Antoni Tàpies' Catalan Turn.


  • Claudia Grego March UCSB


Antoni Tàpies, art, political art, Franco dictatorship, Catalan nationalism, Catalan artistic nationalism


During the 1950s Antoni Tàpies entered the international artistic scene as a follower of the American Abstract Expressionism and the French Art Autre. Tàpies was rapidly considered as the representative artist of the “materic painting” due to the support of international art dealers, but also to his collaboration with the program of artistic promotion conducted by the Spanish regime during the 50s and the 60s. Participant and beneficiary of the “desideologization” produced in postwar Spanish art, since 1965 the Barcelona artist started to gradually approach a politicized position where Catalan nationalism played a fundamental role.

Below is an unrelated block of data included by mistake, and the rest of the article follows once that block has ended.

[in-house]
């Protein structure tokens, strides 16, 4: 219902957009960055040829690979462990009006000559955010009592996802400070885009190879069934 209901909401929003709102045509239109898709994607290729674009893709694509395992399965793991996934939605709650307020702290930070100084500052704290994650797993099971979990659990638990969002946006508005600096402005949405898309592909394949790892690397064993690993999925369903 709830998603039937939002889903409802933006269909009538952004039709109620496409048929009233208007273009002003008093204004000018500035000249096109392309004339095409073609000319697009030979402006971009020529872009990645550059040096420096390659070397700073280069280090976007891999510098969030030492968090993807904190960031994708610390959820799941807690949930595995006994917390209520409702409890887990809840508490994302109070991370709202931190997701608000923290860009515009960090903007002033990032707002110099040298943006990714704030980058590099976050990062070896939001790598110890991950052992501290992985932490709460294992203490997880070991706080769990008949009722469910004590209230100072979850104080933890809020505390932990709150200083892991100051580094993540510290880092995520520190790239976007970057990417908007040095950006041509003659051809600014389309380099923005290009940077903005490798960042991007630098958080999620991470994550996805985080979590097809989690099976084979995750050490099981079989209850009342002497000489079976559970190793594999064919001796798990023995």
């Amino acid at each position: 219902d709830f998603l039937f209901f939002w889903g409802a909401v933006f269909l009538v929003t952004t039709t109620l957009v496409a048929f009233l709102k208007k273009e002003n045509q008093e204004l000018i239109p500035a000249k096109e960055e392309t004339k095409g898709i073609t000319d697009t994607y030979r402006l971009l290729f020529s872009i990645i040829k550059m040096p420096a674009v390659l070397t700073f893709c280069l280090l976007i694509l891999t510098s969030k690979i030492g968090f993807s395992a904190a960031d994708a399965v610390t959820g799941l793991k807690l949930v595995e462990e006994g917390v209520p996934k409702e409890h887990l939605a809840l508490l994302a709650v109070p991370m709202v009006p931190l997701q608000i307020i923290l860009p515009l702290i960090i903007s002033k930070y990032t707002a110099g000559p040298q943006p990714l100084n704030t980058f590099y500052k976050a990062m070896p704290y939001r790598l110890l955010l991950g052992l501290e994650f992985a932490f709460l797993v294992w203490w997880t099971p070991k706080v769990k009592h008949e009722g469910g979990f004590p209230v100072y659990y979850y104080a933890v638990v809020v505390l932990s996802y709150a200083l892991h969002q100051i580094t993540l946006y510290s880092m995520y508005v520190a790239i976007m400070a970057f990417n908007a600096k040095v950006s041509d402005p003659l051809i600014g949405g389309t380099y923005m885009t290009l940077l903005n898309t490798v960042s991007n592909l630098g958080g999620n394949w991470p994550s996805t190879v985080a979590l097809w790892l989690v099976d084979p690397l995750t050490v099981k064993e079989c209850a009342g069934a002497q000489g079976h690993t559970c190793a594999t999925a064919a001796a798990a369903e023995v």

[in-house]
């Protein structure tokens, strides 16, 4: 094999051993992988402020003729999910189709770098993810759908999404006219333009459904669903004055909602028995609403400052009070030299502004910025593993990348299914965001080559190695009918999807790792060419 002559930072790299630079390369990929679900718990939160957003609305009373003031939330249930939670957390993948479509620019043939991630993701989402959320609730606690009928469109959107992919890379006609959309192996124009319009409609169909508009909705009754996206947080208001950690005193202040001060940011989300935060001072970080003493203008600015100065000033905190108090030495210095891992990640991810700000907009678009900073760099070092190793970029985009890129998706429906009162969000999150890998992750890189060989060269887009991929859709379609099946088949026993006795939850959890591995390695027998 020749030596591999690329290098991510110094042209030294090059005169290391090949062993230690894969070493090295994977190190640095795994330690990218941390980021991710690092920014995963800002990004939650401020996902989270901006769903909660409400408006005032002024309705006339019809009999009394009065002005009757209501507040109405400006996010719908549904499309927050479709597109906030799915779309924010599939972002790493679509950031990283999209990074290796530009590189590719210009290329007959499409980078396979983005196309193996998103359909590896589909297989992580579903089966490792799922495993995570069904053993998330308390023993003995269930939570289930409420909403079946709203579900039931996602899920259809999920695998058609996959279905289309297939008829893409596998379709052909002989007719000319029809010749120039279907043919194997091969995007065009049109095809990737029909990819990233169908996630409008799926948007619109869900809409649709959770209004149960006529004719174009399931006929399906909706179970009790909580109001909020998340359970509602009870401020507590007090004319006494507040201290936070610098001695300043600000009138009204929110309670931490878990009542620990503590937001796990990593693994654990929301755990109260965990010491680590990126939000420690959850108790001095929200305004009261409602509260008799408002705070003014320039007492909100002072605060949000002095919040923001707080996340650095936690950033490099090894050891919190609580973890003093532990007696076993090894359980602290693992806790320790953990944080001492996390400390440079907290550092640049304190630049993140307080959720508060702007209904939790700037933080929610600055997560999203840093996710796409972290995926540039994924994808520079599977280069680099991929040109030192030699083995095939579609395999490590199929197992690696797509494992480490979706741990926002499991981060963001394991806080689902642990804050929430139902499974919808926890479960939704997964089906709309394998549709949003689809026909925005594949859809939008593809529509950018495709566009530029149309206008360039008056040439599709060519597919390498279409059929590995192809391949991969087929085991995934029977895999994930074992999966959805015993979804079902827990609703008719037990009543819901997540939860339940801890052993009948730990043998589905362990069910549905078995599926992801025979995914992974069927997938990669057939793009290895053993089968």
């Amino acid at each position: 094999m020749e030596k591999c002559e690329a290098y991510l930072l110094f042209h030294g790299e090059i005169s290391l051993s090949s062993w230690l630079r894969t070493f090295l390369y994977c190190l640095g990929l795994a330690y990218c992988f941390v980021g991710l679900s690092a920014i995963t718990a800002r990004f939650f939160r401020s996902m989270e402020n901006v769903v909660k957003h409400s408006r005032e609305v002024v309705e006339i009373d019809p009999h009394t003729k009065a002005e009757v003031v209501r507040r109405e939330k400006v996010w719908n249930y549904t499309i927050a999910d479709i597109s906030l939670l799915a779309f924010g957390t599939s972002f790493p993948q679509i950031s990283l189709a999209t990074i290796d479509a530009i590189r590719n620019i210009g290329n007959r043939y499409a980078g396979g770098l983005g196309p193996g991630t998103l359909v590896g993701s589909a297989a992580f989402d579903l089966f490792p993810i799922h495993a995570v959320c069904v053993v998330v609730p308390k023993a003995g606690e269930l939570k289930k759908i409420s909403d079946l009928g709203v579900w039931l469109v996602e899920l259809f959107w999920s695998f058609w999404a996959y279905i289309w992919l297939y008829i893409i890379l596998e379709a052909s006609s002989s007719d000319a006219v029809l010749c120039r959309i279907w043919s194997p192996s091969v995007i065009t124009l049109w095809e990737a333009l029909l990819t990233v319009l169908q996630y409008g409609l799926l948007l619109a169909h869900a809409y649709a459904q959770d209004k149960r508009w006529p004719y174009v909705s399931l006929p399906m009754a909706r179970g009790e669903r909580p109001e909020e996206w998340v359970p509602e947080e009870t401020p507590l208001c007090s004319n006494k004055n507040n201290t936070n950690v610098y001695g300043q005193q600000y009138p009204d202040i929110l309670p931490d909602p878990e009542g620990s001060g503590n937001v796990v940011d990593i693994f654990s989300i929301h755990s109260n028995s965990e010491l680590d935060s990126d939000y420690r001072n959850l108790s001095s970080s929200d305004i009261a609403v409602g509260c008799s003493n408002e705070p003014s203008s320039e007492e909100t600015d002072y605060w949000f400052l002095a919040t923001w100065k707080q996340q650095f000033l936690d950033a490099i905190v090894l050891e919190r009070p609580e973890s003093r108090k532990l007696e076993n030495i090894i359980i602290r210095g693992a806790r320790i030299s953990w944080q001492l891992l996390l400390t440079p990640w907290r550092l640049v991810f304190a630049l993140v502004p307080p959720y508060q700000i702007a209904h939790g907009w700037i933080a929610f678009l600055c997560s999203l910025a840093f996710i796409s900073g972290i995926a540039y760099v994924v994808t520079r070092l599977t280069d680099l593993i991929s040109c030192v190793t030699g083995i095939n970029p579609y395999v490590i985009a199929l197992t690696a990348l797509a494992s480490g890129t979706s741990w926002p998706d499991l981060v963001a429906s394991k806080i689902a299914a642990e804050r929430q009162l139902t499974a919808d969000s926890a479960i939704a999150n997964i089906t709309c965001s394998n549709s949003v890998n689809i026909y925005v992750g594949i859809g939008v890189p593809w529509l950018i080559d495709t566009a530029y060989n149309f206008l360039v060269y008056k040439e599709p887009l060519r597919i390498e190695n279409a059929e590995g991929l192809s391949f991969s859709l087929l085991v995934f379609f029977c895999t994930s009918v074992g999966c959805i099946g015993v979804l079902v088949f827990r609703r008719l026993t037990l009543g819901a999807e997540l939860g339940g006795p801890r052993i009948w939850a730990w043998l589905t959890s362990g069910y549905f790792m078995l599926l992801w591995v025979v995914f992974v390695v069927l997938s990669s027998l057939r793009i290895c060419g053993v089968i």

In this paper, I analyze the construction of Antoni Tàpies’ Catalanist profile during the late years of the Francoist dictatorship. As I demonstrate, while the political character of his work was still disregarded in Spain, by the late 1960s, France became the irrigator center of the ideologization of his artistic production. Thanks to the renewed image projected by the French art circles, after 1968 Tàpies was promoted in Catalonia as a fervent anti-Francoist artist and a defender of Catalan freedom. Far from naively accepting this change, this paper will critically discuss how this politicization was produced. Delving into his ideological ambiguities, we will see how this politicization didn’t only emerge from Tàpies political convictions, but also from his strategic artistic interests